The packaging process consists of several steps: Bulk goods and packaging material are provided; the packaging line is set up and released. The aim of line clearance is to avoid mix-ups. For line clearance, all control functions are also checked. The packaging process begins after a successful initial sample inspection. During packaging, inprocess controls together with the online control equipment, whose functions are regularly checked, guarantee the product quality. After completion of the packaging order, reconciliation is carried out.
The requirements for labelling pharmaceuticals must always be adapted to the country requirements. These range from simple printing of the batch code and expiry date (minimum requirement according to Directive 2001/83/EC) to complete coding and serialisation for protection against counterfeit medicines. The labelling of the primary and secondary packaging is part of the packaging process.
The reconciliation at the end of a packaging order represents a further quality assurance measure. The quantities of bulk and packaging material used are compared with the yield achieved, taking waste, rejects and residual quantities into account. The aim of the reconciliation is to uncover any discrepancies that could indicate errors in the packaging process.
The packaging also provides protection against counterfeit medicines. According to the so-called „Falsification Directive", since the beginning of 2019, drug packages for the EU must bear at least one tamper-evident seal and an individual identification feature (serialisation number). The measures required for this must be technically integrated into the packaging process.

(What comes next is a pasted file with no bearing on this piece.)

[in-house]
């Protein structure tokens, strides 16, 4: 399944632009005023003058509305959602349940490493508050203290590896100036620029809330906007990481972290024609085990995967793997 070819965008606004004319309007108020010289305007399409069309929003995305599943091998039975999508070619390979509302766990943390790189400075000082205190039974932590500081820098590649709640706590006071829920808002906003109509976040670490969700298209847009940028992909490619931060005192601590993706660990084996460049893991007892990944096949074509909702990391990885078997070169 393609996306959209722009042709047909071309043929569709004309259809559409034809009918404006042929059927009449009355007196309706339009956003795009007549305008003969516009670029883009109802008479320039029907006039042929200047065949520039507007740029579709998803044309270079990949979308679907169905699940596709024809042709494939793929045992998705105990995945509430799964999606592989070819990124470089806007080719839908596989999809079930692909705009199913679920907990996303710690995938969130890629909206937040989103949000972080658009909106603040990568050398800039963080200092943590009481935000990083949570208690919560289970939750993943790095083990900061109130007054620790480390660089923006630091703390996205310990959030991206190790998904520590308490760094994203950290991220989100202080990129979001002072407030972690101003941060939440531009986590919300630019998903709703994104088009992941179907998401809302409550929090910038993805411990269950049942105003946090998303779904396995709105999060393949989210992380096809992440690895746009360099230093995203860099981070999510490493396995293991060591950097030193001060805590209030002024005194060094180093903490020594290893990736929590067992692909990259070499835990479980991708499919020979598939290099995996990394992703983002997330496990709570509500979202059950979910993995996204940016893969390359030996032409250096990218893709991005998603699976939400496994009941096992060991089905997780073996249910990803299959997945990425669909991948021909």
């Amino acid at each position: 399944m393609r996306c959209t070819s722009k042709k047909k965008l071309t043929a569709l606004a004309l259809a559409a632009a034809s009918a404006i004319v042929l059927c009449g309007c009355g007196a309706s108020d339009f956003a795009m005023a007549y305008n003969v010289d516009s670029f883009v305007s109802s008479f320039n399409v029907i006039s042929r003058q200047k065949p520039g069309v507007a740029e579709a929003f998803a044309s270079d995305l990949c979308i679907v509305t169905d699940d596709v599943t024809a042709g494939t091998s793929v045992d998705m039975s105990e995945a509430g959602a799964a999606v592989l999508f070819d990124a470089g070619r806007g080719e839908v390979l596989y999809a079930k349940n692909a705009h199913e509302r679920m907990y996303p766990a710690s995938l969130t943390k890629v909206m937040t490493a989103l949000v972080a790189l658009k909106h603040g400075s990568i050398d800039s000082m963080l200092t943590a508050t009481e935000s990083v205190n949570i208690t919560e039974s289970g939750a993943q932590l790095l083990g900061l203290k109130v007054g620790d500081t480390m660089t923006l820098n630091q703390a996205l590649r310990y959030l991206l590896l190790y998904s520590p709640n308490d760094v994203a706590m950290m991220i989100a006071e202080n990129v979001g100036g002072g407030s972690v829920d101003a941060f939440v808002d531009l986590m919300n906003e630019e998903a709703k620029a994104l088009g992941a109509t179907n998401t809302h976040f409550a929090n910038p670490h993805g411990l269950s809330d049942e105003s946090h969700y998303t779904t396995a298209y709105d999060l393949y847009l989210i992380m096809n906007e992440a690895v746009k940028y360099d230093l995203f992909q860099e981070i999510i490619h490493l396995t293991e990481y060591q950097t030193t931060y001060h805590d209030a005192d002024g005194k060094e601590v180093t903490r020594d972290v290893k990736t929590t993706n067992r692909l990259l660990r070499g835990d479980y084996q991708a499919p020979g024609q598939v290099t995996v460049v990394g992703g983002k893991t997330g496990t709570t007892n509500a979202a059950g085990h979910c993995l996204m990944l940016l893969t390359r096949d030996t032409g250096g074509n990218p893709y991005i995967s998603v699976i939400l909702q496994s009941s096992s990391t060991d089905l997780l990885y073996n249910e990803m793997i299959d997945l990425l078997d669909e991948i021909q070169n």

Like other processes, the packaging process must also be validated. The focus here is on the critical operating parameters during packaging, such as blister sealing pressure and temperature, machine speed, etc. Validation is intended to prove that the process leads to a product of the predefined quality within the specified, qualified operating limits. (Vera Werner, PhD)
The aim of the ten-page Aide Memoire is to assist inspectors in the inspection of health-based exposure limits (HBELs). The topics covered are HBEL assessment reports and quality risk assessment for cross-contamination control. The AiM in a checklist format refers to the relevant sections of the GMP guidelines and to Q&A 053-1. The document is of particular interest to all manufacturers who are preparing for an inspection.
The seven-page Q&A 053-1 originally developed by the EMA, was adopted by PIC/S as a helpful document. With 13 question-answer pairs it supports the PIC/S Guideline on setting health-based exposure limits for use in risk identification in the manufacture of different medicinal products in shared facilities (PI 046) as well as PI052-1: Inspection of health based exposure limit (HBEL) assessments and use in quality risk management.